STATE ETHICS ADVISORY COMMISSION

ADVISORY OPINION 1984-26

Re: A state official owns an interest in a sole proprietorship, partnership, or corporation which offers aircraft for lease in the regular course of business. May the state official lease an airplane from the sole proprietorship, partnership, or corporation for his use on official business? Travel expenses thus incurred would be reimbursed by the State at the usual rate allowed for travel by leased aircraft.

This opinion responds to a request (AOR 1984-36) dated August 2, 1984, for a State Ethics Advisory Commission opinion. The request was received by the Commission at its meeting on September 14, 1984, and relates to the following issue:

A state official owns an interest in a sole proprietorship, partnership, or corporation which offers aircraft for lease in the regular course of business. May the state official lease an airplane from the sole proprietorship, partnership, or corporation for his use on official business? Travel expenses thus incurred would be reimbursed by the State at the usual rate allowed for travel by leased aircraft.

Section 1 of art. 6252-9b, Vernon's Annotated Civil Statutes, delineates prohibitions and standards of conduct for all state officers and employees. Section 1 reads in pertinent part:

It is the policy of the State of Texas that no state officer or state employee shall have any interest, financial or otherwise, direct or indirect, or engage in any business transaction or professional activity or incur any obligation of any nature which is in substantial conflict with the proper discharge of his duties in the public interest.

It would appear that the leasing of an aircraft from a proprietorship, partnership, or corporation, in which a state officer has a direct interest, would be contrary to the policy set forth in art. 6252-9b, sec. 1, which enjoins a state officer from engaging in business transactions which are in substantial conflict with the officer's duties. The fact that the travel is for official business does not diminish the appearance of impropriety. Regardless of the nature of the travel of the state officer, the proprietorship, partnership, or corporation of which the officer has an interest will benefit as a result of this business transaction, thereby enhancing the interest which the state officer possesses in the business. In a similar fact situation, the Attorney General ruled that "[t]he Department of Health is prohibited by the doctrine of Meyers v. Walker, 276 S.W. 305 (Tex. Civ. App. - Eastland 1925, no writ) from purchasing supplies from a business wholly or partially owned by a member of the Board of Health." Op. Tex. Att'y Gen. No. MW-179 (1980).

The text from 81A C.J.S. States § 156 (1977) addresses the problem of contractual conflicts of interest with respect to state officers. It reads in pertinent part:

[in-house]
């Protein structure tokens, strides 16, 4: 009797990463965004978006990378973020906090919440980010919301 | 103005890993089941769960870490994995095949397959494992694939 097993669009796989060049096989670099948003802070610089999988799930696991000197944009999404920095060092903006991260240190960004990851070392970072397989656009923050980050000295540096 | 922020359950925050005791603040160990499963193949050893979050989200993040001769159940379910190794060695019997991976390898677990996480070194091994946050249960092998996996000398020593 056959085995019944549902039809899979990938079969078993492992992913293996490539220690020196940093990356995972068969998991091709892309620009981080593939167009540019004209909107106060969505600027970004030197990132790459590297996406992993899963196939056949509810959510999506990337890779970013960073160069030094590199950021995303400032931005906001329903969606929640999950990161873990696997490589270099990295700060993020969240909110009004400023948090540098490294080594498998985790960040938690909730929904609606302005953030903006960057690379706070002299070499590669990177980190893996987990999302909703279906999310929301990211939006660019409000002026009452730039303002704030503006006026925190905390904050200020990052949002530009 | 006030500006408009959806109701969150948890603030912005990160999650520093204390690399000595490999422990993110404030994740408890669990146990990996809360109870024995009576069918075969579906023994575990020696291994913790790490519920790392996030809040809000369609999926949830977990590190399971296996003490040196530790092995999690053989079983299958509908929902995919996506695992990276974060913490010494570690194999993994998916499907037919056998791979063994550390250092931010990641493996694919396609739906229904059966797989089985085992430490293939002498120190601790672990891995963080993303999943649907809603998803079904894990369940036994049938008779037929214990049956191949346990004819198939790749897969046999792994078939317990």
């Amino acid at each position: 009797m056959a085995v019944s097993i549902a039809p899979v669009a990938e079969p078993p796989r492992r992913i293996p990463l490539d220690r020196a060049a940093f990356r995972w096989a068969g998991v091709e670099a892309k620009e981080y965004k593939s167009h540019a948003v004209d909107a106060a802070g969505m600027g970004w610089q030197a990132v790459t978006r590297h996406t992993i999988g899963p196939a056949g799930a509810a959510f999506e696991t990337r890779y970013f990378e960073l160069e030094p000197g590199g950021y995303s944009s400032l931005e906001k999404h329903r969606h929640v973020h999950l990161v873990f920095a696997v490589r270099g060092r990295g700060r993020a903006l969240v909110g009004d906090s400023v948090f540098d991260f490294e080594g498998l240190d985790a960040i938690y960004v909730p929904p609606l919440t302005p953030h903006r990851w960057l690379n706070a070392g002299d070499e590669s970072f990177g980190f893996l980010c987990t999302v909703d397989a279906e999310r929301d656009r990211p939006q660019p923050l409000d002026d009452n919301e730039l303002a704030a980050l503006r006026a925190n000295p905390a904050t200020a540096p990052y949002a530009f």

Both at common law, and under constitutional or statutory provisions, legislators or other state officers must not be interested in any contract made by them in their official capacity, and a contract made by an interested officer does not bind the state . . . . The interest in a contract which disqualifies a public official from executing the contract in his official capacity has been described as an interest that prevents a public official from giving to the public that impartial and faithful service which public officials are duty bound to render.

The potential for conflict of interest investments has been recognized and addressed by the Texas Legislature. Article 6252-9b, V.A.C.S., §8 (c) and §8 (d) state:

(c) No state officer of state employee should accept other employment or compensation which could reasonably be expected to impair his independence of judgment in the performance of his official duties.

(d) No state officer or state employee should make personal investments which could reasonably be expected to create a substantial conflict between his private interest and the public interest.

Although these provisions are meant to serve as a guide for state officers, the Commission believes that they reflect the concern of the legislature with the possibility of state officers entering into investments or contracts which could compromise the integrity of their offices. It should also be noted that the Texas Constitution prohibits legislators from being interested in certain public contracts. Article III, § 18 of the Constitution reads in pertinent part:

. . . nor shall any member of the Legislature be interested, either directly or indirectly, in any contract with the State, or any county thereof, authorized by any law passed during the term for which he was elected.

These safeguards are designed to prevent state officers from benefiting privately from their official duties. It is the opinion of the Commission that a state officer who leases an airplane for official business from a proprietorship, partnership, or corporation in which he has an interest would create a substantial conflict of interest and violate the public's trust.

SUMMARY

A state officer should not lease an airplane from a proprietorship, partnership, or corporation in which he or she has an interest for his use on official state business.


W. Page Keeton, Chairman
State Ethics Advisory Commission
Adopted this 14th day of DECEMBER, 1984.

 

6 - VOTING IN FAVOR FORMAL DISSENT FILED B MR. HAROLD HAMMETT